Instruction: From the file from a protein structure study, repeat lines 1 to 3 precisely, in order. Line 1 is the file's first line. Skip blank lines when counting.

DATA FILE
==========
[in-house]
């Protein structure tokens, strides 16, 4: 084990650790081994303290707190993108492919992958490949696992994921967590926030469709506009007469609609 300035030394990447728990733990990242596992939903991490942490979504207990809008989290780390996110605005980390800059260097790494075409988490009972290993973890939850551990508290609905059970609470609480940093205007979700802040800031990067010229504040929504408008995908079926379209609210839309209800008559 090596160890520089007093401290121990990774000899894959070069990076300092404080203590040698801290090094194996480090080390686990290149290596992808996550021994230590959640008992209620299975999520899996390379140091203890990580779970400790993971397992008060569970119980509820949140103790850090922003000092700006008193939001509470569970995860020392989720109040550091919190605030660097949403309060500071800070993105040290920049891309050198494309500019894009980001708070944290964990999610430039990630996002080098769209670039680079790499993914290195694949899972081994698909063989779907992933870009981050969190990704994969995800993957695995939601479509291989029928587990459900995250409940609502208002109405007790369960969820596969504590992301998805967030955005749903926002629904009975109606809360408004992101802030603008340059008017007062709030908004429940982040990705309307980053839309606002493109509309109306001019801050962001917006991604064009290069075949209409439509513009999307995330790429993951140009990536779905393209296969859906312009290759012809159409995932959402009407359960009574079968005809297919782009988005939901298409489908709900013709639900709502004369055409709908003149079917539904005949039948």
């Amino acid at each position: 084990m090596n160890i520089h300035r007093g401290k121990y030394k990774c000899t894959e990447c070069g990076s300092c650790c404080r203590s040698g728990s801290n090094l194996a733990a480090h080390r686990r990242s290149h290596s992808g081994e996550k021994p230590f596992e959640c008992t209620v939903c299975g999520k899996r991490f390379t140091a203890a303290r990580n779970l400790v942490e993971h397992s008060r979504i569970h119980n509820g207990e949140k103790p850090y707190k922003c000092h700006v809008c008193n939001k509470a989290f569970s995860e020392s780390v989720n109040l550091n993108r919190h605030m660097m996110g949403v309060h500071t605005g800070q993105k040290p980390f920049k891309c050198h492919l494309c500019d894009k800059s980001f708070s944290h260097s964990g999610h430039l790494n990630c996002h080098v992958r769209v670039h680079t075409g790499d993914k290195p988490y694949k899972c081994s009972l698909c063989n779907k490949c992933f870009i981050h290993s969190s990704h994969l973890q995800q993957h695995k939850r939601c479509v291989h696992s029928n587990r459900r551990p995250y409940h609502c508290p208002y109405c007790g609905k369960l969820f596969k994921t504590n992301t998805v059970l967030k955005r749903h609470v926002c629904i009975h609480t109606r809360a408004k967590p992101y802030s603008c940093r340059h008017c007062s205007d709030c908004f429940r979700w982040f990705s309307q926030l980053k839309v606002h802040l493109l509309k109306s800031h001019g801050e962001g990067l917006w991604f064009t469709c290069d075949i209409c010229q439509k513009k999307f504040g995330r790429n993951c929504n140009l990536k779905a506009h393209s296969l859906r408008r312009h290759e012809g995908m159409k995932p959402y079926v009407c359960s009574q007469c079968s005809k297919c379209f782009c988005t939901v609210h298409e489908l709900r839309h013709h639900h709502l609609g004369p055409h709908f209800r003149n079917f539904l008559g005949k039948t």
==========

[in-house]
């Protein structure tokens, strides 16, 4: 084990650790081994303290707190993108492919992958490949696992994921967590926030469709506009007469609609 300035030394990447728990733990990242596992939903991490942490979504207990809008989290780390996110605005980390800059260097790494075409988490009972290993973890939850551990508290609905059970609470609480940093205007979700802040800031990067010229504040929504408008995908079926379209609210839309209800008559 090596160890520089007093401290121990990774000899894959070069990076300092404080203590040698801290090094194996480090080390686990290149290596992808996550021994230590959640008992209620299975999520899996390379140091203890990580779970400790993971397992008060569970119980509820949140103790850090922003000092700006008193939001509470569970995860020392989720109040550091919190605030660097949403309060500071800070993105040290920049891309050198494309500019894009980001708070944290964990999610430039990630996002080098769209670039680079790499993914290195694949899972081994698909063989779907992933870009981050969190990704994969995800993957695995939601479509291989029928587990459900995250409940609502208002109405007790369960969820596969504590992301998805967030955005749903926002629904009975109606809360408004992101802030603008340059008017007062709030908004429940982040990705309307980053839309606002493109509309109306001019801050962001917006991604064009290069075949209409439509513009999307995330790429993951140009990536779905393209296969859906312009290759012809159409995932959402009407359960009574079968005809297919782009988005939901298409489908709900013709639900709502004369055409709908003149079917539904005949039948």
């Amino acid at each position: 084990m090596n160890i520089h300035r007093g401290k121990y030394k990774c000899t894959e990447c070069g990076s300092c650790c404080r203590s040698g728990s801290n090094l194996a733990a480090h080390r686990r990242s290149h290596s992808g081994e996550k021994p230590f596992e959640c008992t209620v939903c299975g999520k899996r991490f390379t140091a203890a303290r990580n779970l400790v942490e993971h397992s008060r979504i569970h119980n509820g207990e949140k103790p850090y707190k922003c000092h700006v809008c008193n939001k509470a989290f569970s995860e020392s780390v989720n109040l550091n993108r919190h605030m660097m996110g949403v309060h500071t605005g800070q993105k040290p980390f920049k891309c050198h492919l494309c500019d894009k800059s980001f708070s944290h260097s964990g999610h430039l790494n990630c996002h080098v992958r769209v670039h680079t075409g790499d993914k290195p988490y694949k899972c081994s009972l698909c063989n779907k490949c992933f870009i981050h290993s969190s990704h994969l973890q995800q993957h695995k939850r939601c479509v291989h696992s029928n587990r459900r551990p995250y409940h609502c508290p208002y109405c007790g609905k369960l969820f596969k994921t504590n992301t998805v059970l967030k955005r749903h609470v926002c629904i009975h609480t109606r809360a408004k967590p992101y802030s603008c940093r340059h008017c007062s205007d709030c908004f429940r979700w982040f990705s309307q926030l980053k839309v606002h802040l493109l509309k109306s800031h001019g801050e962001g990067l917006w991604f064009t469709c290069d075949i209409c010229q439509k513009k999307f504040g995330r790429n993951c929504n140009l990536k779905a506009h393209s296969l859906r408008r312009h290759e012809g995908m159409k995932p959402y079926v009407c359960s009574q007469c079968s005809k297919c379209f782009c988005t939901v609210h298409e489908l709900r839309h013709h639900h709502l609609g004369p055409h709908f209800r003149n079917f539904l008559g005949k039948t």